President Barack Obama, sensing another "self-inflicted" wound in the making, asked Congress today to consider passing a small package of spending and tax changes to avert deep and "indiscriminate" budget cuts slated to kick in March 1.
It's no secret that lawmakers will be unable to agree quickly (if ever) on a budget deal as they try to bridge an ideological divide over spending and tax policy. A budget agreement will require the kind of "grand bargain" discussions Congress has all-too-eagerly kicked down the road, and there's no reason to think this time will be different.
In fact, making progress on those talks will only be complicated by today's Congressional Budget Office report, which shows the short-term budget deficit is largely under control. That will only harden the position of many Democrats, who insist the deficit is not an immediate problem and have so far been unwilling to make changes to unsustainable entitlement programs like Social Security and Medicare.
Assuming there are no changes to current tax and spending law, CBO estimates the U.S. budget deficit will shrink to $845 billion this year -- falling below $1 trillion for the first time since 2008. The estimates also have the U.S. reaching a key milestone in 2015, when the deficit as a percentage of gross domestic product falls below the magic 3 percent most economists believe the U.S. must achieve.
Yet the CBO's numbers are less rosy than they seem at first blush and shouldn't be an excuse for delaying necessary changes to both taxes and spending. The deficit reduction is based on assumptions, many of which may never come to pass.
For instance, the roughly $1.1 trillion in spending cuts Obama is trying to avert -- the so-called "sequester" -- are factored into CBO's projections. Obama has called on Congress to "delay the economically damaging effects of the sequester for a few more months" and replace the cuts "with a smarter solution." Yet there's no guarantee that will happen -- lawmakers already temporarily delayed the onset of the first $85 billion in cuts scheduled to take effect this year when they passed a bill averting the so-called fiscal cliff.
If Congress simply cancels the spending cuts -- or delays them indefinitely -- CBO projects the deficit will be "substantially larger" in coming decades.
The bigger problem is the debt, which continues to grow despite the winnowing deficit (which, it should be noted, begins widening in 2022). For the next decade, debt held by the public is projected to be "significantly greater" relative to GDP than at any time since after World War II. CBO estimates debt as a percentage of GDP will equal roughly 77 percent in 2013. It will fall slightly after 2014 but balloon again in 2023 and beyond.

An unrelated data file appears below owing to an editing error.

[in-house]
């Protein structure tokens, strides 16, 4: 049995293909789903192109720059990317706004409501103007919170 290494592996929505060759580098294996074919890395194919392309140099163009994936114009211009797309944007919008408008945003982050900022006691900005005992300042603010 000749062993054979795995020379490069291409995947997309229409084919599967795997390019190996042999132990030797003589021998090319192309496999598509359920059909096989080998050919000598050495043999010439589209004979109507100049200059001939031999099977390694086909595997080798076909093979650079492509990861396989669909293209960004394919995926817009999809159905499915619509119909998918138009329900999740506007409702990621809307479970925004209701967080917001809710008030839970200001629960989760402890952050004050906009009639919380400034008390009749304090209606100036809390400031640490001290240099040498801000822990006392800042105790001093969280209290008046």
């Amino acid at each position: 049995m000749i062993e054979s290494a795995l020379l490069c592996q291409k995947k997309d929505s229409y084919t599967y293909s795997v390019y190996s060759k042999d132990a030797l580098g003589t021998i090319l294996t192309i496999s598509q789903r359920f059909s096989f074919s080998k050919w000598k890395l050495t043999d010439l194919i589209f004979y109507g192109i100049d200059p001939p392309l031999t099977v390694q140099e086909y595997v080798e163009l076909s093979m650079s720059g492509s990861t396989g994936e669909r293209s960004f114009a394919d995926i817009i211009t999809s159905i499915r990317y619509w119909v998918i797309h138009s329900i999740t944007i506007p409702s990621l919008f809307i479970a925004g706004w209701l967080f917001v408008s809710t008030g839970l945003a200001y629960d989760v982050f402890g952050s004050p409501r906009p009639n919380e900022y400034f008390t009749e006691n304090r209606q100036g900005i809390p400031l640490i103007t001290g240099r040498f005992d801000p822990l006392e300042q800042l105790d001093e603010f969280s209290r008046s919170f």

Most economists suggest a stable debt load is one at roughly 70 percent of GDP. As CBO warns in its report, a large amount of federal debt will result in a fiscal spiral, with higher interest payments sapping revenue, triggering additional reliance on government borrowing and, ultimately, causing a fiscal crisis "during which investors would lose so much confidence in the government’s ability to manage its budget that the government would be unable to borrow at affordable rates."
The underlying problem, of course, is entitlement spending. Medicare and Medicaid outlays are projected to jump more than 90 percent over the next decade and the pace will only grow with an aging population and fewer workers to compensate for the retiring workforce. That will increase the debt load and balloon the deficit.
Obama said today the deals he offered in the lead-up to the fiscal cliff -- reductions in Medicare and Social Security spending and tax changes that increase revenue without raising marginal rates -- remain on the table. In a perfect world, lawmakers would come together and compromise -- accepting some reduction in entitlement benefits in exchange for more tax revenue from limiting deductions and other loopholes for wealthier Americans. Yet given lawmakers were unable to reach a bipartisan agreement as the sword of Damocles (otherwise known as the fiscal cliff) dangled above them, it's hard to see how they'll be propelled into action now. If anything, today's CBO report gives them political cover to continue playing kick-the-can.
(Deborah Solomon is a member of the Bloomberg View editorial board. Follow her on Twitter.)